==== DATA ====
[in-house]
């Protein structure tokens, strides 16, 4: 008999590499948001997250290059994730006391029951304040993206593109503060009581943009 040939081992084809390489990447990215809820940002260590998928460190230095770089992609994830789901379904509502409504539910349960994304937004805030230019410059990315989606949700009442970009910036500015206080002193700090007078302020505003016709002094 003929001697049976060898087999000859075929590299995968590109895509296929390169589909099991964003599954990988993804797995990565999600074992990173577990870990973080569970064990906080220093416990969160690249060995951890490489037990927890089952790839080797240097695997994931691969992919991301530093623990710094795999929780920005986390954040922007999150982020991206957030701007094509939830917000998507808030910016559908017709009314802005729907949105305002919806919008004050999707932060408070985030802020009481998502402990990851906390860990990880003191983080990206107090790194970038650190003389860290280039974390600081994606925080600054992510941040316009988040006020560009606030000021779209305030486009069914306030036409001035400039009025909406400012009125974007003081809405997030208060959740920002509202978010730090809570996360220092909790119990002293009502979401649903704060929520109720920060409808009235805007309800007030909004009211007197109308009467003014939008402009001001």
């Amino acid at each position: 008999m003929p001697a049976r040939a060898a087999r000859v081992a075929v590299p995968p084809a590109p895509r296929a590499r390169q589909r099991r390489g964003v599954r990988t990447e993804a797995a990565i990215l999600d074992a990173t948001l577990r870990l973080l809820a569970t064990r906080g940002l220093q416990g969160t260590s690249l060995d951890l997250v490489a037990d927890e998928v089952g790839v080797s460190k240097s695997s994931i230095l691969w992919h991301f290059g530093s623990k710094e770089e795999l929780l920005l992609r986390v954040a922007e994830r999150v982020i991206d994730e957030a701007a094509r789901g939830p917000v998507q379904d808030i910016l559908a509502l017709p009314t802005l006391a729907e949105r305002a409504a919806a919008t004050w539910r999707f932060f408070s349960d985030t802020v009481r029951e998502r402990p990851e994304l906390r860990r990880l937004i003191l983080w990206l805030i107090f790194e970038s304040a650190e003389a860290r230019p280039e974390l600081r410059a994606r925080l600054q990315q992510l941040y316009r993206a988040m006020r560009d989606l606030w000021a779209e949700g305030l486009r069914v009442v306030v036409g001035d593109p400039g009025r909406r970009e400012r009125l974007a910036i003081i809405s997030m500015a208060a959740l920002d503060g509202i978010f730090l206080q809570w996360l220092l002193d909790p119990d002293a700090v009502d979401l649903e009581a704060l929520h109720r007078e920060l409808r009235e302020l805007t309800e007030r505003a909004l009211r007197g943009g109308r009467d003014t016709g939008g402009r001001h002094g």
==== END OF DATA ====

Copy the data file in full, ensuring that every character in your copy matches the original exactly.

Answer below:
[in-house]
């Protein structure tokens, strides 16, 4: 008999590499948001997250290059994730006391029951304040993206593109503060009581943009 040939081992084809390489990447990215809820940002260590998928460190230095770089992609994830789901379904509502409504539910349960994304937004805030230019410059990315989606949700009442970009910036500015206080002193700090007078302020505003016709002094 003929001697049976060898087999000859075929590299995968590109895509296929390169589909099991964003599954990988993804797995990565999600074992990173577990870990973080569970064990906080220093416990969160690249060995951890490489037990927890089952790839080797240097695997994931691969992919991301530093623990710094795999929780920005986390954040922007999150982020991206957030701007094509939830917000998507808030910016559908017709009314802005729907949105305002919806919008004050999707932060408070985030802020009481998502402990990851906390860990990880003191983080990206107090790194970038650190003389860290280039974390600081994606925080600054992510941040316009988040006020560009606030000021779209305030486009069914306030036409001035400039009025909406400012009125974007003081809405997030208060959740920002509202978010730090809570996360220092909790119990002293009502979401649903704060929520109720920060409808009235805007309800007030909004009211007197109308009467003014939008402009001001």
């Amino acid at each position: 008999m003929p001697a049976r040939a060898a087999r000859v081992a075929v590299p995968p084809a590109p895509r296929a590499r390169q589909r099991r390489g964003v599954r990988t990447e993804a797995a990565i990215l999600d074992a990173t948001l577990r870990l973080l809820a569970t064990r906080g940002l220093q416990g969160t260590s690249l060995d951890l997250v490489a037990d927890e998928v089952g790839v080797s460190k240097s695997s994931i230095l691969w992919h991301f290059g530093s623990k710094e770089e795999l929780l920005l992609r986390v954040a922007e994830r999150v982020i991206d994730e957030a701007a094509r789901g939830p917000v998507q379904d808030i910016l559908a509502l017709p009314t802005l006391a729907e949105r305002a409504a919806a919008t004050w539910r999707f932060f408070s349960d985030t802020v009481r029951e998502r402990p990851e994304l906390r860990r990880l937004i003191l983080w990206l805030i107090f790194e970038s304040a650190e003389a860290r230019p280039e974390l600081r410059a994606r925080l600054q990315q992510l941040y316009r993206a988040m006020r560009d989606l606030w000021a779209e949700g305030l486009r069914v009442v306030v036409g001035d593109p400039g009025r909406r970009e400012r009125l974007a910036i003081i809405s997030m500015a208060a959740l920002d503060g509202i978010f730090l206080q809570w996360l220092l002193d909790p119990d002293a700090v009502d979401l649903e009581a704060l929520h109720r007078e920060l409808r009235e302020l805007t309800e007030r505003a909004l009211r007197g943009g109308r009467d003014t016709g939008g402009r001001h002094g």